Donna's telling of the story is very different than mine... similar events, but each of us has the timing off somewhat... irrelvant to the actual feeling of the birth. In Donna's story, I am but a comma in her novel and I love that about this story! This story, from her perspective and her family's, is this IS their story. Not the midwife's. That is the highest compliment.
This birth story is different from any I have ever written. As I share it, I watch my words go into midwives’ ears and minds and watch as they try to grasp what I am saying. During most of my life as a doula/midwife, I would have thought, of myself, "What a fruitcake!" But the moral of this story is: I serve the mother and her family—in whatever way she needs me to.
My client, Donna, was pregnant for the eighth time. She had had three hospital births (each with a different doctor), four homebirths (all with same midwife), an episiotomy or tear with every birth, one shoulder dystocia that resulted in a broken clavicle (homebirth) and three stuck shoulders (homebirths). Midwife management and unwelcome comments during the last four homebirths had inspired Donna to find another midwife (me!). Donna and I had "known" each other more than 15 years ago in La Leche League, but she had quietly watched me share about my midwifery style on an Internet list before choosing to talk with me.
You see, she wanted Unassisted Childbirth (UC or UnaBirth, sometimes Freebirth), and a couple of births previously, her husband would have agreed. But after some (midwife-perceived) issues at the last delivery, he had insisted on a midwife. Donna’s compromise was to find a midwife who would keep her hands off and her thoughts to herself.
As we got to know each other, I learned what she wanted. She wanted me to be there in case the baby needed help getting started or she began hemorrhaging. That was pretty much it. While I have a fantastic hands-on midwifery education from Casa de Nacimiento and a plethora of clients from years of birth center and homebirth practice, I have been feeling myself less inclined to do something and more inclined to keep my hands out of the vagina—to trust that what I see and hear is The Truth that no cervical dilation can translate. It has been quite an evolution.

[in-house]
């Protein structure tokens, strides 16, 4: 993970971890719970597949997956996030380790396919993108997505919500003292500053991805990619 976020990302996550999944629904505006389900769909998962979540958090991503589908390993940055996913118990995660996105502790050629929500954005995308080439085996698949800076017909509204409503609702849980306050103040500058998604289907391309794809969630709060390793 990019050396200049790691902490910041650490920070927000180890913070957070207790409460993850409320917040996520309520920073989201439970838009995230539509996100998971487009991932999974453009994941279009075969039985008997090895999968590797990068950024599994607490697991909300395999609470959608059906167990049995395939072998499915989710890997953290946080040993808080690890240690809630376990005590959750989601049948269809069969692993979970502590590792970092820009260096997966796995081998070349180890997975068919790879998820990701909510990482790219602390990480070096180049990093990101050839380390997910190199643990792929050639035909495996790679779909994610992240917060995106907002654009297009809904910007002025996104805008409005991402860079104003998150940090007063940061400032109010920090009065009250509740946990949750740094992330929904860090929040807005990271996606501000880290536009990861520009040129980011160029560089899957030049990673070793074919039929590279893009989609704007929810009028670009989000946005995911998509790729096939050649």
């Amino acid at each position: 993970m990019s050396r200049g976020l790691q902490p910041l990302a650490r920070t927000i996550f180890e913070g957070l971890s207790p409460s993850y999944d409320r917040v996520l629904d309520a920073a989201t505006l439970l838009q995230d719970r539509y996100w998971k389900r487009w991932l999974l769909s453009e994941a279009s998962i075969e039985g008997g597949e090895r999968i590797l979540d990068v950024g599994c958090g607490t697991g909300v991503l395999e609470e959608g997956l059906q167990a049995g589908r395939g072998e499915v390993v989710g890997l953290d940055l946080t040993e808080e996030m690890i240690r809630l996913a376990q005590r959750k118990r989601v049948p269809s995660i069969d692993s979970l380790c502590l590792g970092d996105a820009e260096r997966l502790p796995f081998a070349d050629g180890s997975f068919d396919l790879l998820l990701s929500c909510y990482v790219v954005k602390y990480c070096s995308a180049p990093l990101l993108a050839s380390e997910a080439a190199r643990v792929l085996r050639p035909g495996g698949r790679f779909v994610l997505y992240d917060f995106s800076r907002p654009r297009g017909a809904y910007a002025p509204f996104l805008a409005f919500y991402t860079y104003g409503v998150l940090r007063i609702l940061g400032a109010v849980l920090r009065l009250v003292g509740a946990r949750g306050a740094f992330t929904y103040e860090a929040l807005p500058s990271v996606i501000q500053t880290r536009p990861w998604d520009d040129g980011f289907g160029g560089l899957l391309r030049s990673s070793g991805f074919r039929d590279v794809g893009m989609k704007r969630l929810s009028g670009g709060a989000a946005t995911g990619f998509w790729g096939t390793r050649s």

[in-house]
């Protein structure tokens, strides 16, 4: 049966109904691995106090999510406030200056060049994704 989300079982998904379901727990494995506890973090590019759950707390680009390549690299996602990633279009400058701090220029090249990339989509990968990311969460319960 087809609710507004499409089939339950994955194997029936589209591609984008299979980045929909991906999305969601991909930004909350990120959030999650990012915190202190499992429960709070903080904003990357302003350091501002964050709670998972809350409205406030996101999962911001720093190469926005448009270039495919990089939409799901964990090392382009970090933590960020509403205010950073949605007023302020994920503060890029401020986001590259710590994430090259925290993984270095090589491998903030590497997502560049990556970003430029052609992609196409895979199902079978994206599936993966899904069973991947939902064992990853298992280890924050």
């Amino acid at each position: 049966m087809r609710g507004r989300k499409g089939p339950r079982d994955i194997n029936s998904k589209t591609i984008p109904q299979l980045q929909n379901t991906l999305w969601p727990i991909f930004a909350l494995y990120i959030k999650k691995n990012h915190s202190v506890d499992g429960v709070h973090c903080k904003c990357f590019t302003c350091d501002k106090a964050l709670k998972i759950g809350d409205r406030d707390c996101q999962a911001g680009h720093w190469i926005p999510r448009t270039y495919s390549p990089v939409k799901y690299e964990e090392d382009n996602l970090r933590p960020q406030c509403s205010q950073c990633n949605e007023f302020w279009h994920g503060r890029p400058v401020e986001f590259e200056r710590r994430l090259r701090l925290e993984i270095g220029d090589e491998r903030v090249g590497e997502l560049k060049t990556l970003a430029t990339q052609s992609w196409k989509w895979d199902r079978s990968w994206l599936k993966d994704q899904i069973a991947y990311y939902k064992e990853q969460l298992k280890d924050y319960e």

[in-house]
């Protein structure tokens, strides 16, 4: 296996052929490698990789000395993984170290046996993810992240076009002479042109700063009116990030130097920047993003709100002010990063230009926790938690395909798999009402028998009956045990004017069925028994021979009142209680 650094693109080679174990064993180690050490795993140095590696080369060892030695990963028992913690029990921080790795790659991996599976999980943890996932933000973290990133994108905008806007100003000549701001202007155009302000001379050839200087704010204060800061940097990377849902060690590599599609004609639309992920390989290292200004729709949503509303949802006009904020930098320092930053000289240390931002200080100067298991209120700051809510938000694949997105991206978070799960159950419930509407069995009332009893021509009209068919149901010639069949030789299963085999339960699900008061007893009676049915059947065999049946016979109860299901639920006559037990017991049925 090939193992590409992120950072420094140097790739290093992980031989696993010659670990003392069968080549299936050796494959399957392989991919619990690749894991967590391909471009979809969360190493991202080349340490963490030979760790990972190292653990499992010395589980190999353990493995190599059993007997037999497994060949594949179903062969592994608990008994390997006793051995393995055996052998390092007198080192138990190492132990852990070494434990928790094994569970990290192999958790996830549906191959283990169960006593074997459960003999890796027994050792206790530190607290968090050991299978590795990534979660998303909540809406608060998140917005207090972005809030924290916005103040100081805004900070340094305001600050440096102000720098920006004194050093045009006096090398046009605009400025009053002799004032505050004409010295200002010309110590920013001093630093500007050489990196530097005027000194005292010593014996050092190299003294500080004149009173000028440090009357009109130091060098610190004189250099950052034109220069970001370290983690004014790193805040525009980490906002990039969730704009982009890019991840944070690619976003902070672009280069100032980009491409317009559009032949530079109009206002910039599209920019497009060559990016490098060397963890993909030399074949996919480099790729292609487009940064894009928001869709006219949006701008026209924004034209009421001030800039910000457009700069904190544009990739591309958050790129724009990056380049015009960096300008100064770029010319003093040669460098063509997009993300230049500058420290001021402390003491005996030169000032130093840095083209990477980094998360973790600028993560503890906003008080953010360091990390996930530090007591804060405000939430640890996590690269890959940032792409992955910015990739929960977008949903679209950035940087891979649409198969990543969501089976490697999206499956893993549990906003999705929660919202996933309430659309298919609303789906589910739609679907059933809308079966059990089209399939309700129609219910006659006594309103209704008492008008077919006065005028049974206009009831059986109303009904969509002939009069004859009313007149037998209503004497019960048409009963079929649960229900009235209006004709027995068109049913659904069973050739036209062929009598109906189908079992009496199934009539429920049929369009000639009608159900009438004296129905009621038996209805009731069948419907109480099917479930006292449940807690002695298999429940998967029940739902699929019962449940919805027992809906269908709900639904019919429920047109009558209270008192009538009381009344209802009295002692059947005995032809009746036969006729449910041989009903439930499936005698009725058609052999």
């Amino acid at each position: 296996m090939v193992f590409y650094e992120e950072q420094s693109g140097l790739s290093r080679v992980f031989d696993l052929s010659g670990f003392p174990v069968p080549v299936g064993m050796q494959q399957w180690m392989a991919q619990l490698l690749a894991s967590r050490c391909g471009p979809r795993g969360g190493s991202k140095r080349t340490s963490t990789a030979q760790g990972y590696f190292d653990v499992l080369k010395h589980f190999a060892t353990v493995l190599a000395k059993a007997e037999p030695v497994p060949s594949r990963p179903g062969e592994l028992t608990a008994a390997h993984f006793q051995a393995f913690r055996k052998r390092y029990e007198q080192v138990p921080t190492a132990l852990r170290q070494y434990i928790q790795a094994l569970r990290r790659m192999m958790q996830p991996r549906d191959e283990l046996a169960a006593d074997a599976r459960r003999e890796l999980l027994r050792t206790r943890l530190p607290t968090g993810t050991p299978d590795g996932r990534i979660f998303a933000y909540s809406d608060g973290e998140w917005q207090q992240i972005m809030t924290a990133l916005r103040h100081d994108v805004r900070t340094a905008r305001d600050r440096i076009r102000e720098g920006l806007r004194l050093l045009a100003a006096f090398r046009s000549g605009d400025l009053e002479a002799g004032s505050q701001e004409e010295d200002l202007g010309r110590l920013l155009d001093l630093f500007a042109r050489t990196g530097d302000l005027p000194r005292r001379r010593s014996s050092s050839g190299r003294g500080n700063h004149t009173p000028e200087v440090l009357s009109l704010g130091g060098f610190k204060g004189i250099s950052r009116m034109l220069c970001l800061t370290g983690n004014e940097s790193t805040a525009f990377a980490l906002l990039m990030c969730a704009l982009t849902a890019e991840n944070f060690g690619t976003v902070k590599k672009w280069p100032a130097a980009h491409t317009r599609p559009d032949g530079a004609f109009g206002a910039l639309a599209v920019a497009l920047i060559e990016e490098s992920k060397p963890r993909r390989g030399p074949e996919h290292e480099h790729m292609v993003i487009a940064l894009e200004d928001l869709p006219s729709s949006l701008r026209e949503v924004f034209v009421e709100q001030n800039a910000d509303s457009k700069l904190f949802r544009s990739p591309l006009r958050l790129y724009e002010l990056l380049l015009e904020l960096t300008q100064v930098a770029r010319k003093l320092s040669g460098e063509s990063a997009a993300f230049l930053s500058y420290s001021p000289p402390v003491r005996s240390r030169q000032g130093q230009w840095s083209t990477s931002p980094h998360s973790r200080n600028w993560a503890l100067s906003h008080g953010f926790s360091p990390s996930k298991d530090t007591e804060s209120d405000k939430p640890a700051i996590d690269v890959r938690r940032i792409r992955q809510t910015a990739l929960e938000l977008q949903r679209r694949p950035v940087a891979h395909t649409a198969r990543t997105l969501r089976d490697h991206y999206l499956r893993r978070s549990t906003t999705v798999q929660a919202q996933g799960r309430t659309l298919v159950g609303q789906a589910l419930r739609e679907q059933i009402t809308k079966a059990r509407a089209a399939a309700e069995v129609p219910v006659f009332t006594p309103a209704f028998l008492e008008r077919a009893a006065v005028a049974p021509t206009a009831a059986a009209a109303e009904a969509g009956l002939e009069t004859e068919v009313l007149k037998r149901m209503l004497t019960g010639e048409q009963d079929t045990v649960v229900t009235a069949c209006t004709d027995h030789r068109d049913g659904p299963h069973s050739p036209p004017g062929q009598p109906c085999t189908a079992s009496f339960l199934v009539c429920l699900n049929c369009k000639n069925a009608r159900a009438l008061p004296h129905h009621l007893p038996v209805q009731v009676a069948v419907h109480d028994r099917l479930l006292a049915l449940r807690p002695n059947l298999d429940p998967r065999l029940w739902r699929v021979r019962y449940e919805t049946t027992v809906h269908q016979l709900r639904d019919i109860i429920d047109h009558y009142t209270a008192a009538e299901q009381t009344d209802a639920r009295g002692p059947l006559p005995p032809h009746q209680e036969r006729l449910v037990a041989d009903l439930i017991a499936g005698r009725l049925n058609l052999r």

At 39 weeks and four days along, Donna’s daughter called and said, "Come now—it's soon!" I flew out the door (without makeup—unheard-of for me!), calling the other midwife (a licensed midwife whom Donna had gotten to know as well), and arrived at 5:20 pm; the other midwife at 5:30 pm. (Baby was born at 5:59 pm!)
I was surprised to see Mom (naked) and Dad (clothed) in the blow-up pool (after four waterbirths, she had debated having another, thinking she would want a land birth this time). The first pool, nearly filled, had popped, and the older girls had had to run out for another pool!
All the kids who were able helped me carry in my equipment (I have two giant soft-side cases and two O2 tanks in Iron Duck bags). Then I entered the home, softly, breathing deeply before entering the room where the pool was.
I watched for a moment, waited for the next contraction—and then for her to blow that last contraction away — and asked how she was doing. They said great, and I asked if the baby was moving. She nodded and said a soft, "Yes." I asked how she was feeling. Drinking? One of her children brought over her Red Raspberry Leaf tea for her to sip. And then I retreated to set up the equipment, quietly, right outside the room. The other midwife came and helped me. We checked everything—oxygen on, birth kit at the ready, med tray with syringes prepared—and then we sat and watched quietly.
Mom started grunting, and I heard her whisper that her water had broken. It was clear, so we charted that. She started pushing and, I know from her history, that the head is the most challenging part for her, because of her previous tears and episiotomies, and the only part that truly hurts. As she was on hands and knees, leaning on her husband, I heard her say: "I am scared. I am scared." Her husband whispered to her, but she looked up at me and said, "I am scared!” So I knelt down in front of her face and gently told her that she could do this. I suggested she put her hand on her baby's head and feel it come out slowly. No matter what happened, we could take care of it. She pushed a little more—and the head was out!
Everyone's attention was at her bottom end. I was sitting directly near her face, and she had the most glorious picture of serenity and ecstasy. It gives me chills, even now! I felt so honored to have witnessed her bliss in those few moments.